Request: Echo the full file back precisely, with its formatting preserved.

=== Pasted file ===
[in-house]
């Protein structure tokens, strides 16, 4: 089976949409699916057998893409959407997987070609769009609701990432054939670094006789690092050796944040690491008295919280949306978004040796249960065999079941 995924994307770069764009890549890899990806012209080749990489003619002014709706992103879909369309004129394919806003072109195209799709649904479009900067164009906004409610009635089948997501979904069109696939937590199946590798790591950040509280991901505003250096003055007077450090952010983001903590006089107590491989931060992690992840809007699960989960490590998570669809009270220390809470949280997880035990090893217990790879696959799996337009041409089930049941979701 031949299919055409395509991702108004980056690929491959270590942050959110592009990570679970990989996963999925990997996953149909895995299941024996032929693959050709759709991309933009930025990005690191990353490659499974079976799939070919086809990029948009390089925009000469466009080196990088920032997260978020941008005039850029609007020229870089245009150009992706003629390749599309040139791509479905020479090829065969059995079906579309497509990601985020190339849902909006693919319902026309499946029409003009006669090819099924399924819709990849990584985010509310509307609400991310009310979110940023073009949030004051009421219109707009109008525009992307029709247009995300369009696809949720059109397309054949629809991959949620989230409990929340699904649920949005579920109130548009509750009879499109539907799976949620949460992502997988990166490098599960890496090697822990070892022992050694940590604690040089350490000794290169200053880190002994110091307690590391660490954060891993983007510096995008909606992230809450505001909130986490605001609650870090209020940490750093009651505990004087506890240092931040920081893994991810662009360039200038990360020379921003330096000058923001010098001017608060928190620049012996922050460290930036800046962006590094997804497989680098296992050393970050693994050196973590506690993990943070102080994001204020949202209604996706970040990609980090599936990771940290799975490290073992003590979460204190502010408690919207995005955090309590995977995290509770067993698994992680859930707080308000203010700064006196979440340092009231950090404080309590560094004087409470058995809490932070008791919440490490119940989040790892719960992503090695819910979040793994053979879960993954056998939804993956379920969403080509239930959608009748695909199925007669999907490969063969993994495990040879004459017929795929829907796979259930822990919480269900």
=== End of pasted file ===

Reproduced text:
[in-house]
């Protein structure tokens, strides 16, 4: 089976949409699916057998893409959407997987070609769009609701990432054939670094006789690092050796944040690491008295919280949306978004040796249960065999079941 995924994307770069764009890549890899990806012209080749990489003619002014709706992103879909369309004129394919806003072109195209799709649904479009900067164009906004409610009635089948997501979904069109696939937590199946590798790591950040509280991901505003250096003055007077450090952010983001903590006089107590491989931060992690992840809007699960989960490590998570669809009270220390809470949280997880035990090893217990790879696959799996337009041409089930049941979701 031949299919055409395509991702108004980056690929491959270590942050959110592009990570679970990989996963999925990997996953149909895995299941024996032929693959050709759709991309933009930025990005690191990353490659499974079976799939070919086809990029948009390089925009000469466009080196990088920032997260978020941008005039850029609007020229870089245009150009992706003629390749599309040139791509479905020479090829065969059995079906579309497509990601985020190339849902909006693919319902026309499946029409003009006669090819099924399924819709990849990584985010509310509307609400991310009310979110940023073009949030004051009421219109707009109008525009992307029709247009995300369009696809949720059109397309054949629809991959949620989230409990929340699904649920949005579920109130548009509750009879499109539907799976949620949460992502997988990166490098599960890496090697822990070892022992050694940590604690040089350490000794290169200053880190002994110091307690590391660490954060891993983007510096995008909606992230809450505001909130986490605001609650870090209020940490750093009651505990004087506890240092931040920081893994991810662009360039200038990360020379921003330096000058923001010098001017608060928190620049012996922050460290930036800046962006590094997804497989680098296992050393970050693994050196973590506690993990943070102080994001204020949202209604996706970040990609980090599936990771940290799975490290073992003590979460204190502010408690919207995005955090309590995977995290509770067993698994992680859930707080308000203010700064006196979440340092009231950090404080309590560094004087409470058995809490932070008791919440490490119940989040790892719960992503090695819910979040793994053979879960993954056998939804993956379920969403080509239930959608009748695909199925007669999907490969063969993994495990040879004459017929795929829907796979259930822990919480269900």